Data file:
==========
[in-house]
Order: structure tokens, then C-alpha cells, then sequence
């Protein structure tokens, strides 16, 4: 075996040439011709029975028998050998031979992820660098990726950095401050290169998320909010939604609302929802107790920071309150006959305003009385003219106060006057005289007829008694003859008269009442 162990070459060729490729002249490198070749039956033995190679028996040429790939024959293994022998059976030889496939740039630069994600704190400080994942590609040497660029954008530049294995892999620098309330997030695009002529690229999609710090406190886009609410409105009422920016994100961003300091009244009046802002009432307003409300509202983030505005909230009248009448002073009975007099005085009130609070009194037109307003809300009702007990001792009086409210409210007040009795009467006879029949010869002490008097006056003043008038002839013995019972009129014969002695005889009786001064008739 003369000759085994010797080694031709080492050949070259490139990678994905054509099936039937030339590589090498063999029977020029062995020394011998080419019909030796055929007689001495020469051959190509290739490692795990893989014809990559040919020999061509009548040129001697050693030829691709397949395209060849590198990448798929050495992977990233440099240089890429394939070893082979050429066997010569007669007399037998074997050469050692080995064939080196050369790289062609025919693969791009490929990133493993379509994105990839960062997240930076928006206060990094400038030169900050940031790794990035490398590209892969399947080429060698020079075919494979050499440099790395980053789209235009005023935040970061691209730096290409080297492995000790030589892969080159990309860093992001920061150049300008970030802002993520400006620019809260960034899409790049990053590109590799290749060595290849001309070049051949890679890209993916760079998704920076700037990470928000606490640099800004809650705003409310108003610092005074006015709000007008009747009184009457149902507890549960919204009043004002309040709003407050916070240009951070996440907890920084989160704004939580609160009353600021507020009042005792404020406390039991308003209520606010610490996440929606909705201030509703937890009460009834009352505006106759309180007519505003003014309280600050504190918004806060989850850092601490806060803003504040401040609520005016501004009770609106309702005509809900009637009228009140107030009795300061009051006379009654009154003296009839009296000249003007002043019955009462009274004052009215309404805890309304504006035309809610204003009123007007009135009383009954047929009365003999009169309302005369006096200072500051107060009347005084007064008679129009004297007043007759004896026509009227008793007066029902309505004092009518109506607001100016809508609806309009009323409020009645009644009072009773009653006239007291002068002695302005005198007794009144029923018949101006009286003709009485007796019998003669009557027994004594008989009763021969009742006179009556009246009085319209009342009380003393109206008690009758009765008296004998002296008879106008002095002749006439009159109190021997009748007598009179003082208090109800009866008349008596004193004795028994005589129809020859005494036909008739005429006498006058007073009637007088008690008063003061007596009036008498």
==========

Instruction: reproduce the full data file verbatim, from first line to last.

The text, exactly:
[in-house]
Order: structure tokens, then C-alpha cells, then sequence
């Protein structure tokens, strides 16, 4: 075996040439011709029975028998050998031979992820660098990726950095401050290169998320909010939604609302929802107790920071309150006959305003009385003219106060006057005289007829008694003859008269009442 162990070459060729490729002249490198070749039956033995190679028996040429790939024959293994022998059976030889496939740039630069994600704190400080994942590609040497660029954008530049294995892999620098309330997030695009002529690229999609710090406190886009609410409105009422920016994100961003300091009244009046802002009432307003409300509202983030505005909230009248009448002073009975007099005085009130609070009194037109307003809300009702007990001792009086409210409210007040009795009467006879029949010869002490008097006056003043008038002839013995019972009129014969002695005889009786001064008739 003369000759085994010797080694031709080492050949070259490139990678994905054509099936039937030339590589090498063999029977020029062995020394011998080419019909030796055929007689001495020469051959190509290739490692795990893989014809990559040919020999061509009548040129001697050693030829691709397949395209060849590198990448798929050495992977990233440099240089890429394939070893082979050429066997010569007669007399037998074997050469050692080995064939080196050369790289062609025919693969791009490929990133493993379509994105990839960062997240930076928006206060990094400038030169900050940031790794990035490398590209892969399947080429060698020079075919494979050499440099790395980053789209235009005023935040970061691209730096290409080297492995000790030589892969080159990309860093992001920061150049300008970030802002993520400006620019809260960034899409790049990053590109590799290749060595290849001309070049051949890679890209993916760079998704920076700037990470928000606490640099800004809650705003409310108003610092005074006015709000007008009747009184009457149902507890549960919204009043004002309040709003407050916070240009951070996440907890920084989160704004939580609160009353600021507020009042005792404020406390039991308003209520606010610490996440929606909705201030509703937890009460009834009352505006106759309180007519505003003014309280600050504190918004806060989850850092601490806060803003504040401040609520005016501004009770609106309702005509809900009637009228009140107030009795300061009051006379009654009154003296009839009296000249003007002043019955009462009274004052009215309404805890309304504006035309809610204003009123007007009135009383009954047929009365003999009169309302005369006096200072500051107060009347005084007064008679129009004297007043007759004896026509009227008793007066029902309505004092009518109506607001100016809508609806309009009323409020009645009644009072009773009653006239007291002068002695302005005198007794009144029923018949101006009286003709009485007796019998003669009557027994004594008989009763021969009742006179009556009246009085319209009342009380003393109206008690009758009765008296004998002296008879106008002095002749006439009159109190021997009748007598009179003082208090109800009866008349008596004193004795028994005589129809020859005494036909008739005429006498006058007073009637007088008690008063003061007596009036008498």